The problem, for both Zazetsky and me, lay in the left hemisphere at the intersection of three brain regions — the temporal (linked to sound and spoken language), the occipital (linked to sight), and the parietal (linked to kinesthetic sensations). Both Zazetsky and I saw perfectly well and heard perfectly well; making sense of what we saw and heard was the issue.

During this time, I came across the research of American psychologist, Mark Rosenzweig, at the University of California at Berkeley. He demonstrated that the brain (of rats) can physically change in response to stimulation, what we now refer to as ‘neuroplasticity’. If a rat could change his brain as a result of very specific stimulation, I had to believe that a human could do the same. I married the work of Rosenzweig and Luria in order to create an exercise to change my brain.

I had no idea whether this might work, but I had nothing to lose but time. And this, I had already lost. Luria explained that people with lesions in this cortical region (the juncture in the brain of the parietal-occipital-temporal lobes) had difficulty telling time on an analogue clock. I wondered, therefore, if a clock-reading exercise might stimulate this part of my brain.

I created flash cards, not so different from the ones my mother had used with me in Grade 1 to teach me number facts. Since I could not accurately tell time, I had to use a watch and turn the hands to the correct time (with a friend’s help), and then draw the clock face. I would do the exercises every day for up to twelve hours a day, and as I got better at the task I made the flash cards more complex. The goal was to make my brain work exceedingly hard at interpreting relationships and over time what I found was that I could begin to interpret relationships in what I read and what I heard — and this had been impossible for me before doing this work.

SL: How did you apply your knowledge of neuroplasticity into the Arrowsmith School and Program?

BAY: When I saw the results of doing this mental exercise – being able to understand text as I read it, grasp conversations as they unfolded in real time, see points of logic in mathematics, follow reasoned arguments, all things that with the best effort in the world, I had never been able to do before, I knew something fundamentally had changed in my brain to allow me to grasp and process relationships. I knew there was beneficial value in putting together Luria’s work of identifying the function of different brain areas and Rosenzweig’s work of stimulating function, and went on to create exercises to work the function of other areas that had caused me problems – my penchant for getting lost (even in buildings) to my lack of coordination and clumsiness that led to lots of physical injuries. As I worked my way through these mental exercises, I saw changes specific to function of these areas – I could read maps, create maps inside my head, navigate through space without getting lost and I could move through narrow spaces without bumping into things, I could use the left side of my body in an efficient and coordinated manner, no more accidents.

This then became my quest, to apply what I had learned from my own experience, to use this research to create additional exercises to stimulate and strengthen more and more cognitive functions, with some of these creations being discarded, until I developed programs for a broad range of problems (19 to date) covering auditory memory, memory for symbols, memory for objects and faces, motor planning in writing, sense of number/quantification, non-verbal interpretation, reasoning, thinking/strategizing/ problem solving, kinesthetic perception of the body in space, spatial reasoning and mechanical reasoning.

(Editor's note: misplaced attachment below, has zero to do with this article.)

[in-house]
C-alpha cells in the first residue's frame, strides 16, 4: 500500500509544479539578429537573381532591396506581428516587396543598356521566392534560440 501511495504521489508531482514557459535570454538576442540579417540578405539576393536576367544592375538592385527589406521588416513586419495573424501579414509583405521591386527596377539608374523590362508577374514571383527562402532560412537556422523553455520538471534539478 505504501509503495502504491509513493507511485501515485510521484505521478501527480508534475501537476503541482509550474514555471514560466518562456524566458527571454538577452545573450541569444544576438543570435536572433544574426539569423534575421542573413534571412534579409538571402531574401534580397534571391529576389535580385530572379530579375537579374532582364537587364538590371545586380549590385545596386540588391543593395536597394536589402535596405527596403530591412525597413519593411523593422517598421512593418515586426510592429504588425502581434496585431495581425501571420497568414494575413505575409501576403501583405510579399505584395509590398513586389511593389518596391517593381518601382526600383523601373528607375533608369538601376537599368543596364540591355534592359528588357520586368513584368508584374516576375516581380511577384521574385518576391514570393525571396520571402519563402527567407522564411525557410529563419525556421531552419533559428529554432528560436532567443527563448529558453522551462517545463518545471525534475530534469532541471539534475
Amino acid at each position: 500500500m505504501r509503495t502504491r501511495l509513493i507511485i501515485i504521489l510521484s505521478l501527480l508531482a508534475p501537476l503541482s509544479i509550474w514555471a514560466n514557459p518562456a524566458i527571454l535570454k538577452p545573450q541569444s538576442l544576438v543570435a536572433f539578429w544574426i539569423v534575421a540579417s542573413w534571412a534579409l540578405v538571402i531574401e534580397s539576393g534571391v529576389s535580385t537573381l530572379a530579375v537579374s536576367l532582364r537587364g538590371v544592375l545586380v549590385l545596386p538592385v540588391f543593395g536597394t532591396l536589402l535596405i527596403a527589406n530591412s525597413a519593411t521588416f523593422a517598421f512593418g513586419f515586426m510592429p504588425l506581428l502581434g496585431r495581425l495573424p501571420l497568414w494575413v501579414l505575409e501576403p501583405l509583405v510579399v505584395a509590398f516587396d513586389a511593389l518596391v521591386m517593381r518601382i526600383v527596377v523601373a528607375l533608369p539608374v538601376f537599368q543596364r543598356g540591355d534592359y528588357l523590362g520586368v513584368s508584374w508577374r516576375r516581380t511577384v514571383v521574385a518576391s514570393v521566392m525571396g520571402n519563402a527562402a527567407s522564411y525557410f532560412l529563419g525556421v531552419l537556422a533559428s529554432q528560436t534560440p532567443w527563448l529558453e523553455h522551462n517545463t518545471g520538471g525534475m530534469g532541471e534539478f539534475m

In 1978 I began applying these programs to children struggling with learning disorders in an after school program and in 1980 I founded a private school to further develop, refine and deliver programs to children, adolescents and adults. The program continues to be refined based on the performance of the thousands of individuals who have been involved in the work.

The philosophy that the learner is not fixed, but can be modified through the application of the principles of neuroplasticity sets the Arrowsmith Program apart from the majority of other programs for students with learning difficulties. The Arrowsmith Program is capacity based in that it changes the cognitive capacity of the student to learn, rather than compensatory which tries to work around the problem. Strengthening these weaker capacities increases the overall functioning of these specific cognitive areas, allowing them to be used more effectively for learning.

Barbara Arrowsmith-Young holds a B.A.Sc. in Child Studies from the University of Guelph, and a Master’s degree in School Psychology from the University of Toronto (Ontario Institute for Studies in Education). She is the Director of the Arrowsmith School and Arrowsmith Program. Her life’s work has been a quest to develop programs that use the principles of neuroplasticity to strengthen underlying cognitive functions in the brain that impact learning. Today she can assess, and has programs to strengthen, 19 cognitive areas of potential learning dysfunction. The program originated in Toronto in 1978 and today is implemented in 35 schools in Canada, Australia and the U.S., including New York, New Jersey, Pennsylvania, Michigan, Florida, Georgia, California, and South Carolina.
For more information on the book visit and on Arrowsmith School and Arrowsmith Program visit

Shaheen E Lakhan, MD, PhD, MEd, MS, FAAN

Shaheen E Lakhan, MD, PhD, MEd, MS, FAAN, is a board-certified neurologist and pain specialist, medical educator, and scientist. He is the executive director of the Global Neuroscience Initiative Foundation (GNIF). He is a published scholar in biomarkers, biotechnology, education technology, and neurology. He serves on the editorial board of several scholarly publications and has been honored by the U.S. President and Congress.